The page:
Russia will fly the prototype next-generation strategic bomber in 2019 and develop a new interceptor by 2020 to replace the MiG-31 fleet. Addressing the media on Russian Air Force Day (August 12) the service’s commander, Gen. Victor Bondarev, also said a new combat aircraft with forward-swept wings is under development and could emerge soon as a prototype.
Production of the PAKDA strategic bomber will start in 2021-22, with flight-testing concluding in 2023 so that the aircraft can enter service later that year, according to Bondarev. The commander confirmed that the new bomber is subsonic. It will eventually replace the Tu-95 and Tu-160.
In a recent media exchange, Vladislav Mosolov, head of Russia’s United Engine Corp (ODK), was quoted as saying that the PAKDA’s engine will be a development of the Tu-160’s NK-32 “second edition” engine and use its gas-generator (core). ODK intends to invest $220 million of its own money in the project over and above the approved government funding.
The new interceptor is sometimes referred to as the MiG-41. Bondarev said it forms part of the current Russian armament program, which ends in 2020. Plans call for replacement of the entire MiG-31 fleet by 2028.
Meanwhile, operational examples of the Sukhoi PAKFA fifth-generation fighter (manufacturer’s designation T-50) will be delivered to the Russian air force in 2016. Military pilots are already flying one industry-owned T-50 at the flight-test and armament trials center (Russian acronym Glits) at Akhtubinsk airbase in southern Russia.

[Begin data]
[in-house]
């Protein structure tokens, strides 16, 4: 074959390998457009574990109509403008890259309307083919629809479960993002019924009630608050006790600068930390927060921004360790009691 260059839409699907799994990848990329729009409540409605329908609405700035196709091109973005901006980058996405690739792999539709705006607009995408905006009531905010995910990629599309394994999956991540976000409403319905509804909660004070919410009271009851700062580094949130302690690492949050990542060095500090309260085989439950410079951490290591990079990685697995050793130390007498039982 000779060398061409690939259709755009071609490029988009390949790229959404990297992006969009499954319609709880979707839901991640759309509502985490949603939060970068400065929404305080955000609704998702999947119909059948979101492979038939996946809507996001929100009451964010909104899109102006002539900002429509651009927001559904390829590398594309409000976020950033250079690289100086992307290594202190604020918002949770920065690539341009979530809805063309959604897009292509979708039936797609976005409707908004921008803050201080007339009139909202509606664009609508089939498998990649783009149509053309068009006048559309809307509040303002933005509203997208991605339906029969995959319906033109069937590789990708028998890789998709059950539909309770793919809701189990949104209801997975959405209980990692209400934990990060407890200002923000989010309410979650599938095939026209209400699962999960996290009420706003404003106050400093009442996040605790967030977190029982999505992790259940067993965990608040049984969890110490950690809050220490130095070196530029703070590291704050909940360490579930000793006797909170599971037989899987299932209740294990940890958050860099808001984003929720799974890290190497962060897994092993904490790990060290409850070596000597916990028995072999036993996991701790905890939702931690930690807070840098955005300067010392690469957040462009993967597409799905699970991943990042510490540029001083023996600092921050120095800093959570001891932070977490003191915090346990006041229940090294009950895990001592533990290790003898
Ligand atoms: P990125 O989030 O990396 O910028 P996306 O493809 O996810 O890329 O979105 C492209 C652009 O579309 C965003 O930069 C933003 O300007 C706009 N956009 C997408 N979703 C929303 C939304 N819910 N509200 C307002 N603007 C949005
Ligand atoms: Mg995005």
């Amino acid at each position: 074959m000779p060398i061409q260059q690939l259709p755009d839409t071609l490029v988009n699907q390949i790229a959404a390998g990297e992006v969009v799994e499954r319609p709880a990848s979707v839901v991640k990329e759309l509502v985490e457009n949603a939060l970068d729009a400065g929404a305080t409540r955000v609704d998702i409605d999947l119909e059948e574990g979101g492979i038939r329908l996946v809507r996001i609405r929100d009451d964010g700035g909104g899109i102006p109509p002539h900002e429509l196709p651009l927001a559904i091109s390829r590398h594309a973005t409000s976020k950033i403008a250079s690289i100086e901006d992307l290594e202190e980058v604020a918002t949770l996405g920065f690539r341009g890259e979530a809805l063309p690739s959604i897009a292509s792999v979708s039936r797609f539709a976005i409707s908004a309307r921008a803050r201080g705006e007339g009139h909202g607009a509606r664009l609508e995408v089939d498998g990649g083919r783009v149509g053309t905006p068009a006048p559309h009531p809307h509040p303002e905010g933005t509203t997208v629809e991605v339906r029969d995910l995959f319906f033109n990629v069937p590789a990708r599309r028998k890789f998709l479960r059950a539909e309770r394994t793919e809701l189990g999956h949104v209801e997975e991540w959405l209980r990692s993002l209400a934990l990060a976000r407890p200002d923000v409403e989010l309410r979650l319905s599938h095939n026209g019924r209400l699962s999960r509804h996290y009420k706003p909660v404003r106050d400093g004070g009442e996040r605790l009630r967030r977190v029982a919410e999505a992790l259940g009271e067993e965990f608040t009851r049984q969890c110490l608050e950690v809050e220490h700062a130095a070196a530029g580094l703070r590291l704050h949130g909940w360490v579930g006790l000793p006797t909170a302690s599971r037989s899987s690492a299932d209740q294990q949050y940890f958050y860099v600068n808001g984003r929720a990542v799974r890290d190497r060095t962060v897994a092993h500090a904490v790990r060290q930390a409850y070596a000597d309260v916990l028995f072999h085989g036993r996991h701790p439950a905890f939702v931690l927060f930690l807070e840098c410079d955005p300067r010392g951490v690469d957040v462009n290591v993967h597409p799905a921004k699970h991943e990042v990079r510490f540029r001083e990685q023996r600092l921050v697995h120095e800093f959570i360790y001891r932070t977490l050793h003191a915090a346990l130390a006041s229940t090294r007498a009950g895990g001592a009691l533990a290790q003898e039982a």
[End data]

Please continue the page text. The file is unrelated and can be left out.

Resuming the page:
Bondarev confirmed that earlier this year the Russian MoD placed an order worth more than $470 million for 16 MiG-29SMT multirole lightweight fighters. Delivery is scheduled for “within two to three years.” These will supplement 28 such aircraft already in service. Bondarev further stated that the contract for the MiG-35 will be signed later this year. The Russian air force will continue upgrade efforts on the MiG-29 fleet to keep the type in service for “another 10 to 15 years, maybe more.”
The commander also revealed the cancellation of plans for a light strike aircraft based on the Yak-130 jet trainer.
Bondarev expects deliveries of Il-76MD-90A strategic airlifters to begin later this year, with 39 contracted for delivery by 2020. The air force also wants to receive some Il-96 airliners, from the order for 14 placed recently by the Russian government, for delivery by 2024. The military would use the aircraft as tankers and transports, according to Bondarev.
The Russian air force continues to build its presence in the Arctic. It has reopened Temp and Rogachevo aerodromes, and work is in progress in Tiksi, Anadyr and Vorkuta. “We must withhold that region. Almost 49 percent of the Arctic territory belongs to Russia, and we shall defend it,” Bondarev said. Plans call for complete radar coverage of Russia’s northern regions.